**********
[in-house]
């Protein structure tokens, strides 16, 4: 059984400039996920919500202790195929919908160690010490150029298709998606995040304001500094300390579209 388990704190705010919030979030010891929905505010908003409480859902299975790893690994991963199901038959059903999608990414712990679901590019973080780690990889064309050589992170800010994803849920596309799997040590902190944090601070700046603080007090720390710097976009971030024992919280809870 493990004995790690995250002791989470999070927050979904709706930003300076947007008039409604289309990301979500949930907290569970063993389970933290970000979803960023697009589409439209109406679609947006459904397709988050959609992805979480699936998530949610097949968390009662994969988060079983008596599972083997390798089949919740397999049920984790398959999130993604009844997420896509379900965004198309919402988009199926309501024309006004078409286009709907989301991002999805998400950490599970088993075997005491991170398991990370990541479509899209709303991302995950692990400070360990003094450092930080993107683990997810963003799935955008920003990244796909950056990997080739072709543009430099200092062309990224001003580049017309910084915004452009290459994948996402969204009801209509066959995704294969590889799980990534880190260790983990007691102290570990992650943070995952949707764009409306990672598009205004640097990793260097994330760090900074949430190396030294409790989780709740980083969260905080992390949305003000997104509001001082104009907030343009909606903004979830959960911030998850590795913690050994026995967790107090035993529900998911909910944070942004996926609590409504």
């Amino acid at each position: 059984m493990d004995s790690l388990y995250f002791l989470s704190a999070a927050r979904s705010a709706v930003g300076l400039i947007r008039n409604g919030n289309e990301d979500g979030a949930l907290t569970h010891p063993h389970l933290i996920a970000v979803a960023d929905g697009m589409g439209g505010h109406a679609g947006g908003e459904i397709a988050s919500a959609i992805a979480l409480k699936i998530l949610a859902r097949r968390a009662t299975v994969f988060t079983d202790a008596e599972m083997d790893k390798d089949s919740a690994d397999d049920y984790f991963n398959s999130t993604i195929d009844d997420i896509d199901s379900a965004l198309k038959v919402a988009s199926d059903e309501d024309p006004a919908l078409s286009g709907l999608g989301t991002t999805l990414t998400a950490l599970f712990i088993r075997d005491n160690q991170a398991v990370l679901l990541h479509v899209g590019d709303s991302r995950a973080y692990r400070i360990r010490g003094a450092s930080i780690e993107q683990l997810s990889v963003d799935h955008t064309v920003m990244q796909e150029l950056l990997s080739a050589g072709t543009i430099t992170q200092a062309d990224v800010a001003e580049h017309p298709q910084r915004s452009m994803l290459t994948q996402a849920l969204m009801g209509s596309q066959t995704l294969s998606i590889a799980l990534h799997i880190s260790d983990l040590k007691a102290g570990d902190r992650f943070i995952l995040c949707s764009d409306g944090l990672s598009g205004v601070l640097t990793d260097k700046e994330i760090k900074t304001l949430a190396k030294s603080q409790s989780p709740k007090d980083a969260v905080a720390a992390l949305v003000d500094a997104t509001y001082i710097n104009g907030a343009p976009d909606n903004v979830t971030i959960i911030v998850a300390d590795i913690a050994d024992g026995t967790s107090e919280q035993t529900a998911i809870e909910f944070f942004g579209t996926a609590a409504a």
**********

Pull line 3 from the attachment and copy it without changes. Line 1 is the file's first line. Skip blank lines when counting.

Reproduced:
């Amino acid at each position: 059984m493990d004995s790690l388990y995250f002791l989470s704190a999070a927050r979904s705010a709706v930003g300076l400039i947007r008039n409604g919030n289309e990301d979500g979030a949930l907290t569970h010891p063993h389970l933290i996920a970000v979803a960023d929905g697009m589409g439209g505010h109406a679609g947006g908003e459904i397709a988050s919500a959609i992805a979480l409480k699936i998530l949610a859902r097949r968390a009662t299975v994969f988060t079983d202790a008596e599972m083997d790893k390798d089949s919740a690994d397999d049920y984790f991963n398959s999130t993604i195929d009844d997420i896509d199901s379900a965004l198309k038959v919402a988009s199926d059903e309501d024309p006004a919908l078409s286009g709907l999608g989301t991002t999805l990414t998400a950490l599970f712990i088993r075997d005491n160690q991170a398991v990370l679901l990541h479509v899209g590019d709303s991302r995950a973080y692990r400070i360990r010490g003094a450092s930080i780690e993107q683990l997810s990889v963003d799935h955008t064309v920003m990244q796909e150029l950056l990997s080739a050589g072709t543009i430099t992170q200092a062309d990224v800010a001003e580049h017309p298709q910084r915004s452009m994803l290459t994948q996402a849920l969204m009801g209509s596309q066959t995704l294969s998606i590889a799980l990534h799997i880190s260790d983990l040590k007691a102290g570990d902190r992650f943070i995952l995040c949707s764009d409306g944090l990672s598009g205004v601070l640097t990793d260097k700046e994330i760090k900074t304001l949430a190396k030294s603080q409790s989780p709740k007090d980083a969260v905080a720390a992390l949305v003000d500094a997104t509001y001082i710097n104009g907030a343009p976009d909606n903004v979830t971030i959960i911030v998850a300390d590795i913690a050994d024992g026995t967790s107090e919280q035993t529900a998911i809870e909910f944070f942004g579209t996926a609590a409504a």